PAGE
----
This time the recommendations come from Natalie Angier, a science reporter with the New York Times.

In this week's Science Section, she reports on two studies showing connections between two cognitive number mechanisms:

1. The approximate number system: in Angier's words, "an ancient and intuitive sense that we are born with and that we share with many other animals."

2. The abstract, symbolic system that allows us to "manipulate representations of numbers" and make precise calculations.

One study shows that a person's facility with the approximate system is connected to his/her facility with the symbolic system. The other shows that, in Angier's words:

[P]reschool children are remarkably good at approximating the impact of adding to or subtracting from large groups of items but are poor at translating the approximate into the specific.All this, Angier reports, has "potentially broad implications for math education:"

Taken together, the new research suggests that math teachers might do well to emphasize the power of the ballpark figure, to focus less on arithmetic precision and more on general reckoning.Huh? Less on symbolic and more on approximate? This is a non-sequitor, unless we know that the causality flows from approximate to symbolic.

But as Angier quotes one of the researchers (Lisa Feigenson of Johns Hopkins) as saying, “We can’t draw causal arrows one way or another" between "your evolutionarily endowed sense of approximation" and "how good you are at formal math.”

And, as Angier herself writes: "The researchers caution that they have no idea yet how the two number systems interact," and that it's currently an "open question[] ...how malleable our inborn number sense may be, whether it can be improved with training, and whether those improvements would pay off in a greater appetite and aptitude for math."

So how does Angier leap to the conclusion that schools should be stressing approximate number sense over symbolic numerical reasoning?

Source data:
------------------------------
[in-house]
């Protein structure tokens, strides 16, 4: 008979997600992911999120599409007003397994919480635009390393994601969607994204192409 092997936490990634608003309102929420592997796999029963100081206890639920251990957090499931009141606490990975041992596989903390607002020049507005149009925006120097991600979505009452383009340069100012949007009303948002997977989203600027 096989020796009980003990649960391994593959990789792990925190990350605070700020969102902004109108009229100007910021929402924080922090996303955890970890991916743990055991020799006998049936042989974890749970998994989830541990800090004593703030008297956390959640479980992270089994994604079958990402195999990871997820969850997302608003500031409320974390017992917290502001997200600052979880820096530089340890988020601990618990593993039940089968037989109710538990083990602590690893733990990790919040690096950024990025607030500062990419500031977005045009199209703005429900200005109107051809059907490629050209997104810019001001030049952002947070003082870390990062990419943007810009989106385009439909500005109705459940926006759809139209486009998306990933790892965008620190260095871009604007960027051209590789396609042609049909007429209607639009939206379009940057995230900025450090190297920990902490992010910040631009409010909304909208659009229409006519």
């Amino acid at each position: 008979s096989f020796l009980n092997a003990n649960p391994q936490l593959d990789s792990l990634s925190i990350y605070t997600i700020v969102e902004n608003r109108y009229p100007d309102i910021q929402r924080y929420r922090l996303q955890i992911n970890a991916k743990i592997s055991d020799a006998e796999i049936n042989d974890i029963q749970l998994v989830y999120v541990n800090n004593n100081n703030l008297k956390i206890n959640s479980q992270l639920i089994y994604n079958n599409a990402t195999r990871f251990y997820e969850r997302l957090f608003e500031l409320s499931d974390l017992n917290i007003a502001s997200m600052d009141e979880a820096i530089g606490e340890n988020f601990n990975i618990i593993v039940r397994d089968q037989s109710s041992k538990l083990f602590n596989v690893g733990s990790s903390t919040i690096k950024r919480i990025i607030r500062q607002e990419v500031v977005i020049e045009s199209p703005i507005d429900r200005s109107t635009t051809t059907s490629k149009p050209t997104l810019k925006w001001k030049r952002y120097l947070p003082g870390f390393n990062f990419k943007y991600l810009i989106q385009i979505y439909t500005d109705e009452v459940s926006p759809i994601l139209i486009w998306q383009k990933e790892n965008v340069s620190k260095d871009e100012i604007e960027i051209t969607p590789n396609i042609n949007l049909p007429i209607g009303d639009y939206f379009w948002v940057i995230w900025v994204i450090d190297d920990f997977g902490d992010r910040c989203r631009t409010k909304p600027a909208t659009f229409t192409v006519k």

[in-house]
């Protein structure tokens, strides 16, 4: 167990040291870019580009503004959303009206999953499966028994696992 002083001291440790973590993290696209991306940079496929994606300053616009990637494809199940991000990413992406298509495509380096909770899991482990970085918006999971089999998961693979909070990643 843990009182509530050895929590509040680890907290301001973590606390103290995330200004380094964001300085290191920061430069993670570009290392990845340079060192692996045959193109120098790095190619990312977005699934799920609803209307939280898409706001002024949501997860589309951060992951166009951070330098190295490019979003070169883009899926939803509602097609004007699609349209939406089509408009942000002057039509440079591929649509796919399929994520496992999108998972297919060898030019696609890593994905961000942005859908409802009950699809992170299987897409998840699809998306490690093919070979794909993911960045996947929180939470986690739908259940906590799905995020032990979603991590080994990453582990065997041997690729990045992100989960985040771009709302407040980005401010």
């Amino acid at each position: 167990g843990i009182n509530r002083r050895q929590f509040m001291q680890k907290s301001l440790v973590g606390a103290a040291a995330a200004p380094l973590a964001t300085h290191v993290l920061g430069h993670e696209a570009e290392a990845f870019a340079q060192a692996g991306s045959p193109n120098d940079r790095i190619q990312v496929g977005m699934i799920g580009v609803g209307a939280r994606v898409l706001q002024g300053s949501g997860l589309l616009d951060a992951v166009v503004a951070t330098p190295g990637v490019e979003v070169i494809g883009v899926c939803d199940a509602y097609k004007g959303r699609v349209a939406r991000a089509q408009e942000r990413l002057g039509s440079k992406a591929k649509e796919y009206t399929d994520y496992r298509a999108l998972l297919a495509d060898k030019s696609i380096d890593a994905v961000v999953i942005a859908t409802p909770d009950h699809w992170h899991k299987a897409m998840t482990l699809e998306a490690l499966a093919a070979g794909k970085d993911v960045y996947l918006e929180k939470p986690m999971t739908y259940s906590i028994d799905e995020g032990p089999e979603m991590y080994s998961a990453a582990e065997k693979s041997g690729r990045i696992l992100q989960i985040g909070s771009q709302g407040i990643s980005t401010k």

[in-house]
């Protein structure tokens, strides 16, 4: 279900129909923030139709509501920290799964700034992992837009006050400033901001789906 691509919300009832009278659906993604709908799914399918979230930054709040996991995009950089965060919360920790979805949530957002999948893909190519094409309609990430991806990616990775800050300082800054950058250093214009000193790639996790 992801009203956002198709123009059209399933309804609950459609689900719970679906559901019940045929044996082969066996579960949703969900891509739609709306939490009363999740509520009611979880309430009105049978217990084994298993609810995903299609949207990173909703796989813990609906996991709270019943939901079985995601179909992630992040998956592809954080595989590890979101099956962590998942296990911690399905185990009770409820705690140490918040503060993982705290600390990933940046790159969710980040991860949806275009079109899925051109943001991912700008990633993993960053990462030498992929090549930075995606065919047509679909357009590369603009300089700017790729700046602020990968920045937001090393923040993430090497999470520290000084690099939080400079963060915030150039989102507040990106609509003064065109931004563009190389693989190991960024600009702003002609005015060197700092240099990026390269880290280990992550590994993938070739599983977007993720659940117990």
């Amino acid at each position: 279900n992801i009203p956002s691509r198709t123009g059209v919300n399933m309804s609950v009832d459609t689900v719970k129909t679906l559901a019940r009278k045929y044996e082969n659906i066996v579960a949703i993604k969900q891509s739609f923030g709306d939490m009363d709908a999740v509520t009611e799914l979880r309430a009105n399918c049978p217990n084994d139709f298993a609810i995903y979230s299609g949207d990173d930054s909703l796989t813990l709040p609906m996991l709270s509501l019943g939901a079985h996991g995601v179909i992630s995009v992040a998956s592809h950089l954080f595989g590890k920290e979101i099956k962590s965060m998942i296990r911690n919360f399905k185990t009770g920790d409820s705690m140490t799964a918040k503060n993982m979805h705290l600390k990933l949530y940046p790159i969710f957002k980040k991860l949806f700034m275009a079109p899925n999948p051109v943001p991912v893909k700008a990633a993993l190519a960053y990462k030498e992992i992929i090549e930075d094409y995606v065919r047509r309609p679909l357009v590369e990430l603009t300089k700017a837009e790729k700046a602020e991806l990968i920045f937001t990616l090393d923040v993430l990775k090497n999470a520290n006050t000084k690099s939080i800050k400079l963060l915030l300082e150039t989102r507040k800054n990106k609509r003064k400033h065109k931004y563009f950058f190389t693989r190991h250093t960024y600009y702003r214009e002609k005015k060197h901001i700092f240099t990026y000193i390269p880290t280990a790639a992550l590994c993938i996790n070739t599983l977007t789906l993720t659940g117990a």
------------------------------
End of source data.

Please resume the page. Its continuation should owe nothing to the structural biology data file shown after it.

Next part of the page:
It seems that our science reporter has managed to:

1. avoid visiting actual classrooms, where she would see how much symbolic math has been jettisoned the sake of "number sense," and by how much overall levels of math achievement have therefore declined.

2. fall under the influence of the reigning ed school orthodoxy, which is as enamored of intuition as it is contemptuous of abstract reasoning.

3. take, on faith, the bizarre claims by one of the researchers about the parlor games played by mathematicians:

“When mathematicians and physicists are left alone in a room, one of the games they’ll play is called a Fermi problem, in which they try to figure out the approximate answer to an arbitrary problem,” said Rebecca Saxe, a cognitive neuroscientist at the Massachusetts Institute of Technology who is married to a physicist. “They’ll ask, how many piano tuners are there in Chicago, or what contribution to the ocean’s temperature do fish make, and they’ll try to come up with a plausible answer.”Not the mathematicians I know!

Why doesn't anyone ask them about what they think of what's going on in today's actual classrooms?

## 1 comment:

Focus more on general reckoning and less on precision? The students I see can't even handle estimation. They wouldn't know a reasonable answer if it came up and bit them in the behind.

Substituting general reckoning for precision is capitulating to innumeracy, not providing an antidote. This chick is off her rocker.

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